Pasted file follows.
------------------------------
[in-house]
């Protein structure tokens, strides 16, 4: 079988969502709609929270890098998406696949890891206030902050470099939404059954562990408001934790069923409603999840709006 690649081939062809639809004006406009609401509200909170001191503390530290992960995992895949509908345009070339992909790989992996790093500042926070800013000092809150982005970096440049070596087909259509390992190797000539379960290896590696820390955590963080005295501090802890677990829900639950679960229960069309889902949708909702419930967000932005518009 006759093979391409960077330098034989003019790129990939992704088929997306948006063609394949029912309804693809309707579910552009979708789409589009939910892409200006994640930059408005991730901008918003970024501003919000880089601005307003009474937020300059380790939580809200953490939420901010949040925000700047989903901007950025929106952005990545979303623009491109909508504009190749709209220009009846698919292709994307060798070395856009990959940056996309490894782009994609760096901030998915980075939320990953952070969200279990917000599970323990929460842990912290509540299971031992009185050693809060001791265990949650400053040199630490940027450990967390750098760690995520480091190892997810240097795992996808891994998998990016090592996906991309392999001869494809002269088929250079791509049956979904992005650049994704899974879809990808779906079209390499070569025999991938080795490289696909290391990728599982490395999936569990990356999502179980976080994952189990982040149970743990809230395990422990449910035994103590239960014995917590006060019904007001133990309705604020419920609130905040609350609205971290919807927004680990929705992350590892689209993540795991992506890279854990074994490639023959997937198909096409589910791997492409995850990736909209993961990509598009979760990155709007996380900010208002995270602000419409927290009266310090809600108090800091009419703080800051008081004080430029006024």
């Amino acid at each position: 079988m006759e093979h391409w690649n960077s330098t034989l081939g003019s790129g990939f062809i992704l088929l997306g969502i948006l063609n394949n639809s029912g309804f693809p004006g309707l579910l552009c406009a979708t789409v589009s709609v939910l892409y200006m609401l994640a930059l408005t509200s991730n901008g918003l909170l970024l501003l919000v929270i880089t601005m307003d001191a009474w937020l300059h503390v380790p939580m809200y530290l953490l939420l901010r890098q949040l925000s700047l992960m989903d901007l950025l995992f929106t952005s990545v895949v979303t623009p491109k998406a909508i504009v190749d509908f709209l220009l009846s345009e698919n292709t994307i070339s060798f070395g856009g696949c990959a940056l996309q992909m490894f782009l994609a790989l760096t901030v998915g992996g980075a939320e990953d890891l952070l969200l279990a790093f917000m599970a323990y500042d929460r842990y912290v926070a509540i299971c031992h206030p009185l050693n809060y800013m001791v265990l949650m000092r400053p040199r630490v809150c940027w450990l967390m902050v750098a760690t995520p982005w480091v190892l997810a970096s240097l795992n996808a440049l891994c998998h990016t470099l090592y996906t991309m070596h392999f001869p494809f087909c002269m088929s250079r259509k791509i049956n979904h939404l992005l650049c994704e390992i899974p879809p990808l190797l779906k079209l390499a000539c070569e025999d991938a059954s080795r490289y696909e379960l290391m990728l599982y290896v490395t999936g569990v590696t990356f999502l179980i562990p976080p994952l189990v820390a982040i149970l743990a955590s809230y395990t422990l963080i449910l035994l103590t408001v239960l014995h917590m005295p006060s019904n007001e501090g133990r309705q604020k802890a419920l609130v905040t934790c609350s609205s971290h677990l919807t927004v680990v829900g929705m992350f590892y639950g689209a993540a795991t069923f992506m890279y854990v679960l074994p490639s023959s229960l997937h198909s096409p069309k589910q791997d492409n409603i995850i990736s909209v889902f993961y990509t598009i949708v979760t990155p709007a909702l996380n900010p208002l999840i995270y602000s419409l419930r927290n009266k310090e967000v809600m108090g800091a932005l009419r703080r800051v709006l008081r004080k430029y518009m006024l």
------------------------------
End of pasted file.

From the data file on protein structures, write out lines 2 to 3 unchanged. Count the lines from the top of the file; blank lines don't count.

């Protein structure tokens, strides 16, 4: 079988969502709609929270890098998406696949890891206030902050470099939404059954562990408001934790069923409603999840709006 690649081939062809639809004006406009609401509200909170001191503390530290992960995992895949509908345009070339992909790989992996790093500042926070800013000092809150982005970096440049070596087909259509390992190797000539379960290896590696820390955590963080005295501090802890677990829900639950679960229960069309889902949708909702419930967000932005518009 006759093979391409960077330098034989003019790129990939992704088929997306948006063609394949029912309804693809309707579910552009979708789409589009939910892409200006994640930059408005991730901008918003970024501003919000880089601005307003009474937020300059380790939580809200953490939420901010949040925000700047989903901007950025929106952005990545979303623009491109909508504009190749709209220009009846698919292709994307060798070395856009990959940056996309490894782009994609760096901030998915980075939320990953952070969200279990917000599970323990929460842990912290509540299971031992009185050693809060001791265990949650400053040199630490940027450990967390750098760690995520480091190892997810240097795992996808891994998998990016090592996906991309392999001869494809002269088929250079791509049956979904992005650049994704899974879809990808779906079209390499070569025999991938080795490289696909290391990728599982490395999936569990990356999502179980976080994952189990982040149970743990809230395990422990449910035994103590239960014995917590006060019904007001133990309705604020419920609130905040609350609205971290919807927004680990929705992350590892689209993540795991992506890279854990074994490639023959997937198909096409589910791997492409995850990736909209993961990509598009979760990155709007996380900010208002995270602000419409927290009266310090809600108090800091009419703080800051008081004080430029006024």
């Amino acid at each position: 079988m006759e093979h391409w690649n960077s330098t034989l081939g003019s790129g990939f062809i992704l088929l997306g969502i948006l063609n394949n639809s029912g309804f693809p004006g309707l579910l552009c406009a979708t789409v589009s709609v939910l892409y200006m609401l994640a930059l408005t509200s991730n901008g918003l909170l970024l501003l919000v929270i880089t601005m307003d001191a009474w937020l300059h503390v380790p939580m809200y530290l953490l939420l901010r890098q949040l925000s700047l992960m989903d901007l950025l995992f929106t952005s990545v895949v979303t623009p491109k998406a909508i504009v190749d509908f709209l220009l009846s345009e698919n292709t994307i070339s060798f070395g856009g696949c990959a940056l996309q992909m490894f782009l994609a790989l760096t901030v998915g992996g980075a939320e990953d890891l952070l969200l279990a790093f917000m599970a323990y500042d929460r842990y912290v926070a509540i299971c031992h206030p009185l050693n809060y800013m001791v265990l949650m000092r400053p040199r630490v809150c940027w450990l967390m902050v750098a760690t995520p982005w480091v190892l997810a970096s240097l795992n996808a440049l891994c998998h990016t470099l090592y996906t991309m070596h392999f001869p494809f087909c002269m088929s250079r259509k791509i049956n979904h939404l992005l650049c994704e390992i899974p879809p990808l190797l779906k079209l390499a000539c070569e025999d991938a059954s080795r490289y696909e379960l290391m990728l599982y290896v490395t999936g569990v590696t990356f999502l179980i562990p976080p994952l189990v820390a982040i149970l743990a955590s809230y395990t422990l963080i449910l035994l103590t408001v239960l014995h917590m005295p006060s019904n007001e501090g133990r309705q604020k802890a419920l609130v905040t934790c609350s609205s971290h677990l919807t927004v680990v829900g929705m992350f590892y639950g689209a993540a795991t069923f992506m890279y854990v679960l074994p490639s023959s229960l997937h198909s096409p069309k589910q791997d492409n409603i995850i990736s909209v889902f993961y990509t598009i949708v979760t990155p709007a909702l996380n900010p208002l999840i995270y602000s419409l419930r927290n009266k310090e967000v809600m108090g800091a932005l009419r703080r800051v709006l008081r004080k430029y518009m006024l």